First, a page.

Brave Bear, itancan and former shirt wearer, was a prominent Oglala leader. He signed the 1868 treaty and traveled to Washington a year later with other Lakota heavy hitters. He supposedly was a proponent of peace with the US.
It is said that his sons were Red Cloud's nephews, so Brave Bear was Red Cloud's brother in law, married to one of his sisters.
But do we have any more details about Brave Bear? I'm specifically interested in his sons; we know two of them, Sword Owner and Hunts The Enemy/Enemy's Bait (George Sword), but did he have any others?
I'm working on a story from 1861/1863, when an Oglala warrior named Sword was killed in a battle with the Crows. Red Cloud was in this battle and he left us a detailed report (Eli Paul 1997). This Sword was a "nephew of Red Cloud" and the story states that George Sword took his name after his death, but this is obviously incorrect as George Sword actually took the name of his older brother and shirt wearer Sword Owner in 1877, after his death in 1876. Could this Sword killed in 1861/1863 be their older brother? In that case, Sword Owner actually took his older brother's name, which was in turn taken by George Sword. So three brothers were named Sword at some time in their lives. This would make perfect sense to me, but do we have any additional proof?
Post by kingsleybray on Mar 20, 2012 5:15:12 GMT -5
ok Carlo, you asked for it! Here is my working paper on the Brave Bear-Sword family. The detailed genealogy, listing Brave Bear's wives and their children, is taken from the George Sword interview material given to James R. Walker, transcripts at the Colorado Historical Society and in the Ella Deloria papers. Ray DeMallie is editing the George Sword mss for publication by the Smithsonian Institution.
In the 19th Century the Bad Face, or Ite Sica band was one of the most prominent bands in the Oglala tribe. In this paper I shall first try to reconstruct its history in the 19th Century, centring on the tiwahe that I think was the core of the band, that associated with the Sword-Owner brothers and their father Brave Bear (ca. 1815-74).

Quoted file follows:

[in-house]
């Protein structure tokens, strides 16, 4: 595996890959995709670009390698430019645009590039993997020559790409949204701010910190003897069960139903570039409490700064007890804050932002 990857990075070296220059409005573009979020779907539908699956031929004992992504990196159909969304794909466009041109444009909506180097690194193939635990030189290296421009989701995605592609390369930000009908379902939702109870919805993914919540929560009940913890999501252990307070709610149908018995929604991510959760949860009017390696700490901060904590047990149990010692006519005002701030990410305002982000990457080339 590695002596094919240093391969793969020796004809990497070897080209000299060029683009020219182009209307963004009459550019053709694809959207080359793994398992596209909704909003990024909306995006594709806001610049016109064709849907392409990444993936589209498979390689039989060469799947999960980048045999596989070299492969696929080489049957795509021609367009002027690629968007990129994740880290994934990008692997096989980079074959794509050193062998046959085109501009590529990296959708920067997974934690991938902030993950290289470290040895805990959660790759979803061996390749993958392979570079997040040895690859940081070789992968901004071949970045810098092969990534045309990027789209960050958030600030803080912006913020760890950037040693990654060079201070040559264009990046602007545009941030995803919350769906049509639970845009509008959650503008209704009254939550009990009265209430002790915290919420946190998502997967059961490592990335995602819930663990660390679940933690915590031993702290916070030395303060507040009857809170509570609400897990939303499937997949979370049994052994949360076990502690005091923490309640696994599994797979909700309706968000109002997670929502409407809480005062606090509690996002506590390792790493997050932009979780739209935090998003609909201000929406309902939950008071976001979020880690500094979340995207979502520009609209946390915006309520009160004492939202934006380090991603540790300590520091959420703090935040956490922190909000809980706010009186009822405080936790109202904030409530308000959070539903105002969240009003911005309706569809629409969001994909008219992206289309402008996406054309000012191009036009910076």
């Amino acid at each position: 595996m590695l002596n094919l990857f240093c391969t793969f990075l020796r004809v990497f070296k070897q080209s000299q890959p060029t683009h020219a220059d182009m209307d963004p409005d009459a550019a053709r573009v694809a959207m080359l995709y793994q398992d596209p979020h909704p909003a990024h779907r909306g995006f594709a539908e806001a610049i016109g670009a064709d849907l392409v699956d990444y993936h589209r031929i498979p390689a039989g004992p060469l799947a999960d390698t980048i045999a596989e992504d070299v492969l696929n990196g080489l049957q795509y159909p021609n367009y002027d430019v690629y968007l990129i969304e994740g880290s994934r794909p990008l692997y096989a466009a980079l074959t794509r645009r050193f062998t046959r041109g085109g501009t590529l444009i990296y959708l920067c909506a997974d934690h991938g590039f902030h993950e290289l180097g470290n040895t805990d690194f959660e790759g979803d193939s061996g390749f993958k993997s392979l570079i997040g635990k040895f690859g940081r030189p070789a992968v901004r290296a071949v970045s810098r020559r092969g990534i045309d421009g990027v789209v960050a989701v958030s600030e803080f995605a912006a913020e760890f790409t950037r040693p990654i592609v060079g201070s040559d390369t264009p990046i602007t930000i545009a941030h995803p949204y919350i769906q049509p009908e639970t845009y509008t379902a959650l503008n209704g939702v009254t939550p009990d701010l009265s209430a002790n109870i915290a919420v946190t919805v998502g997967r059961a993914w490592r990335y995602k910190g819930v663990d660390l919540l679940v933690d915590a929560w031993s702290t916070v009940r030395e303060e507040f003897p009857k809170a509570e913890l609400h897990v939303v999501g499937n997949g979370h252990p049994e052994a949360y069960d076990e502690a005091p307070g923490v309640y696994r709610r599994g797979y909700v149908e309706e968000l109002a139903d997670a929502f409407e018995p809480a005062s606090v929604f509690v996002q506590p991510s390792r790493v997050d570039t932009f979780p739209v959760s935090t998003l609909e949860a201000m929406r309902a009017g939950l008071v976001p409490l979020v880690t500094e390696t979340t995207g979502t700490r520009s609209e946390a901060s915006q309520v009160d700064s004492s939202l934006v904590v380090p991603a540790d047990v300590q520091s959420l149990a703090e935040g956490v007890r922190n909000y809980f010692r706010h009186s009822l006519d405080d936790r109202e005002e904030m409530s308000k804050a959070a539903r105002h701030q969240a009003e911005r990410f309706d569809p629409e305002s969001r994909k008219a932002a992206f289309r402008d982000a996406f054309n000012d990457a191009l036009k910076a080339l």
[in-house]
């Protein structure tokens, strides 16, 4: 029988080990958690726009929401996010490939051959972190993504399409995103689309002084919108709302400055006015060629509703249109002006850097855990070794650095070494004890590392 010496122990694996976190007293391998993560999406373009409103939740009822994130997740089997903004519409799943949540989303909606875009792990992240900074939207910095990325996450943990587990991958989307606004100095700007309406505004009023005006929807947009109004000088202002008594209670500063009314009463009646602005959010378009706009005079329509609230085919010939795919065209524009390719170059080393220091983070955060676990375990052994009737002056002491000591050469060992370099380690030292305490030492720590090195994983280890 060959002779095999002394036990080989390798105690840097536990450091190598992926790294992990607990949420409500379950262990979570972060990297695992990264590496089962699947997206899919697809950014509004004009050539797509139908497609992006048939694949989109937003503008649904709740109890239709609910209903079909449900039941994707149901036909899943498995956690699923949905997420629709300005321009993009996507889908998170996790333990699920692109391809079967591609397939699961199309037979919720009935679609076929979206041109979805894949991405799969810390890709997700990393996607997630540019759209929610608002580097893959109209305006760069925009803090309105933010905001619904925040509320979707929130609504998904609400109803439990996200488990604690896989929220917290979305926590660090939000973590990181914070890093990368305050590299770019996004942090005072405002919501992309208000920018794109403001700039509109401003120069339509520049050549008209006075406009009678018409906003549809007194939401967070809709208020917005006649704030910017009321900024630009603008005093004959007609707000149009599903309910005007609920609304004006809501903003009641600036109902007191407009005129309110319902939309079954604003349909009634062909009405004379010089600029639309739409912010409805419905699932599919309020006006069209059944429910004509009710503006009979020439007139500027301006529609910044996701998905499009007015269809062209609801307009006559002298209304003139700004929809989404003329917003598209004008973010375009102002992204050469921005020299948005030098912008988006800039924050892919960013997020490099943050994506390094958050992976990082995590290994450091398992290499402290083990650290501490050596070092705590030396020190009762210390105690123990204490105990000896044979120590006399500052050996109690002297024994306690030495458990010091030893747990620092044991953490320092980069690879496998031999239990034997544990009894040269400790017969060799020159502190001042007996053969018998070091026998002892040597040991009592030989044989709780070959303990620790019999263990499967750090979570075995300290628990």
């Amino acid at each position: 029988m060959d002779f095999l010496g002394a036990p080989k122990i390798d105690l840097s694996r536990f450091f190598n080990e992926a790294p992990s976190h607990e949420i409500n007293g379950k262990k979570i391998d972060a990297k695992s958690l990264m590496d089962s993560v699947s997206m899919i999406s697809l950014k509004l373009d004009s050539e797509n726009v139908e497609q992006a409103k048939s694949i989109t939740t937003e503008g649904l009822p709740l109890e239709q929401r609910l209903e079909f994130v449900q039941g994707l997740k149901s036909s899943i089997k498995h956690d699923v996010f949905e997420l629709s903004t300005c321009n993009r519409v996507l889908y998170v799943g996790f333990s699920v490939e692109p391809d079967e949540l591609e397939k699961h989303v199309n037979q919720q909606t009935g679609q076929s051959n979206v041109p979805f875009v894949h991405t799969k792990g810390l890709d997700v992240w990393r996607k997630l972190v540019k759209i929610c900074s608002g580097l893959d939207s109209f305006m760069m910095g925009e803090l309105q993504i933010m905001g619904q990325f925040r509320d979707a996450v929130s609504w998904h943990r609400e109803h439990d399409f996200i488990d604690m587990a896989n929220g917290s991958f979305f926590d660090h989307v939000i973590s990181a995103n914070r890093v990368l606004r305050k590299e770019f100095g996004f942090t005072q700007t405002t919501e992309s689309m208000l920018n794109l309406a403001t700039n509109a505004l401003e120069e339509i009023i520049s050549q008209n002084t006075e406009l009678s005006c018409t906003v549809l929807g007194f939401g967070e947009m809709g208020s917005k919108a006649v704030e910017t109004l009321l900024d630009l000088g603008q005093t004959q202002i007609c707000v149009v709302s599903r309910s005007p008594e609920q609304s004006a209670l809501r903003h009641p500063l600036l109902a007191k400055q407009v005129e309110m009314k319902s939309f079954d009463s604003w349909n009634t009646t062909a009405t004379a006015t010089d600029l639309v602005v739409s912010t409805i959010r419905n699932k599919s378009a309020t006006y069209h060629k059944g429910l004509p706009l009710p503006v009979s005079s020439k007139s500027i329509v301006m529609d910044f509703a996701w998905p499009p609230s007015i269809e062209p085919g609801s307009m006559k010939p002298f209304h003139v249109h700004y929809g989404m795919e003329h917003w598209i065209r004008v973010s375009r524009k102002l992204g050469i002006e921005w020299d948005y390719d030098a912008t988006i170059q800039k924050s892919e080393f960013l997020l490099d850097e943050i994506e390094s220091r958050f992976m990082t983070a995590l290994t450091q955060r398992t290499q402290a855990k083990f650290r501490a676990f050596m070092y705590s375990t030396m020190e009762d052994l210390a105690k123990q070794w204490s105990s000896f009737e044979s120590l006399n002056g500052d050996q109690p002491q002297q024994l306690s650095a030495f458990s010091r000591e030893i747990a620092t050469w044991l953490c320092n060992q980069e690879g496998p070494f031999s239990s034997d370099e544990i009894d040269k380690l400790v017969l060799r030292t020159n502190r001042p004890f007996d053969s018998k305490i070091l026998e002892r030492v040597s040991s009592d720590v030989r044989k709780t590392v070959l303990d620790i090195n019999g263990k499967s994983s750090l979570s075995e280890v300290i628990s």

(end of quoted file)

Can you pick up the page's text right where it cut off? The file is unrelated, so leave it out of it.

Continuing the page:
In the Pine Ridge Census of 1890 all Pine Ridge families were listed by their reservation district (White Clay, Wounded Knee, Porcupine, and Medicine Root), and then within district by their Community. These communities were with few exceptions the tiyospaye or lodge-groups – clusters of extended families linked by blood, marriage and hunka. Most descendants of the Bad Face band settled in the White Clay District, including the famous chief Red Cloud. It is interesting that by 1890 the name was already going into disuse, and most Bad Faces were listed under other Community names – Flat Bottle (Red Cloud’s tiyospaye); Hoka-yuta (No Water’s tiyospaye); and Sore-Backs (He Dog’s tiyospaye). All these tiyospaye had been identified with the Bad Face band in the 1850-75 period, when the band peaked at 100 or more lodges (600+ people).
In 1890 only four families, fifteen people are actually listed as belonging to the Ite Sica Community. These included two families of in-married traders or ‘half-breeds’ (James Janis and Charles Giroux), plus the household of the Captain of the Pine Ridge Indian Police, George Sword (1847-1910). The fact that he was uniquely identified with the Bad Face name strongly suggests that the original core lineage of the Bad Faces lay within the ancestry of George Sword. What can we record of this family?
Bear Runs Fearless, 1815-1874